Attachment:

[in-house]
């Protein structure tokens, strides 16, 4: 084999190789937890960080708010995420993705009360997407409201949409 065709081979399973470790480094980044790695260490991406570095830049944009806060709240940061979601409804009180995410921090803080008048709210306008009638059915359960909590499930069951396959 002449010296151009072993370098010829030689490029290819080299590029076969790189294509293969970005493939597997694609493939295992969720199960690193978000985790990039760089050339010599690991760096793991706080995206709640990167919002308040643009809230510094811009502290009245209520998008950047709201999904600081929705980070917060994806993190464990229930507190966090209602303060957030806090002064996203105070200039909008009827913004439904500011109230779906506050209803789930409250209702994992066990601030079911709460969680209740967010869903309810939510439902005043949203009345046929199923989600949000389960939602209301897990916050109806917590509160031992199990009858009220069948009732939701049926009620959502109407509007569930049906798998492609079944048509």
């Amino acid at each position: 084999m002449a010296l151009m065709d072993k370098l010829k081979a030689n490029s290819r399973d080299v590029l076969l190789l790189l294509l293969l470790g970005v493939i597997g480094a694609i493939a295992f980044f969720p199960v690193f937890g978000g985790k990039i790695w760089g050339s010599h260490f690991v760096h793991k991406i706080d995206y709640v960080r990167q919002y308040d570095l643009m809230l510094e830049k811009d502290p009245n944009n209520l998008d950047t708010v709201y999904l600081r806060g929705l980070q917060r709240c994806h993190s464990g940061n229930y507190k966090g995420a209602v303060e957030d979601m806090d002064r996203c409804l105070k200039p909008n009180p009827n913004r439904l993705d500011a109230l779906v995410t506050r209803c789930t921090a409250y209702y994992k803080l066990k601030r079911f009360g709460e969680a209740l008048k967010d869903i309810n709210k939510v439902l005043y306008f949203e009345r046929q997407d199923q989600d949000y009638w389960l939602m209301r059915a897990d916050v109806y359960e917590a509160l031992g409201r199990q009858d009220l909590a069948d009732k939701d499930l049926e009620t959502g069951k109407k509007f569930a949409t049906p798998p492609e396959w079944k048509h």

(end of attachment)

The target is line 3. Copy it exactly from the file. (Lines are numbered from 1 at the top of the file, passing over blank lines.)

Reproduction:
């Amino acid at each position: 084999m002449a010296l151009m065709d072993k370098l010829k081979a030689n490029s290819r399973d080299v590029l076969l190789l790189l294509l293969l470790g970005v493939i597997g480094a694609i493939a295992f980044f969720p199960v690193f937890g978000g985790k990039i790695w760089g050339s010599h260490f690991v760096h793991k991406i706080d995206y709640v960080r990167q919002y308040d570095l643009m809230l510094e830049k811009d502290p009245n944009n209520l998008d950047t708010v709201y999904l600081r806060g929705l980070q917060r709240c994806h993190s464990g940061n229930y507190k966090g995420a209602v303060e957030d979601m806090d002064r996203c409804l105070k200039p909008n009180p009827n913004r439904l993705d500011a109230l779906v995410t506050r209803c789930t921090a409250y209702y994992k803080l066990k601030r079911f009360g709460e969680a209740l008048k967010d869903i309810n709210k939510v439902l005043y306008f949203e009345r046929q997407d199923q989600d949000y009638w389960l939602m209301r059915a897990d916050v109806y359960e917590a509160l031992g409201r199990q009858d009220l909590a069948d009732k939701d499930l049926e009620t959502g069951k109407k509007f569930a949409t049906p798998p492609e396959w079944k048509h």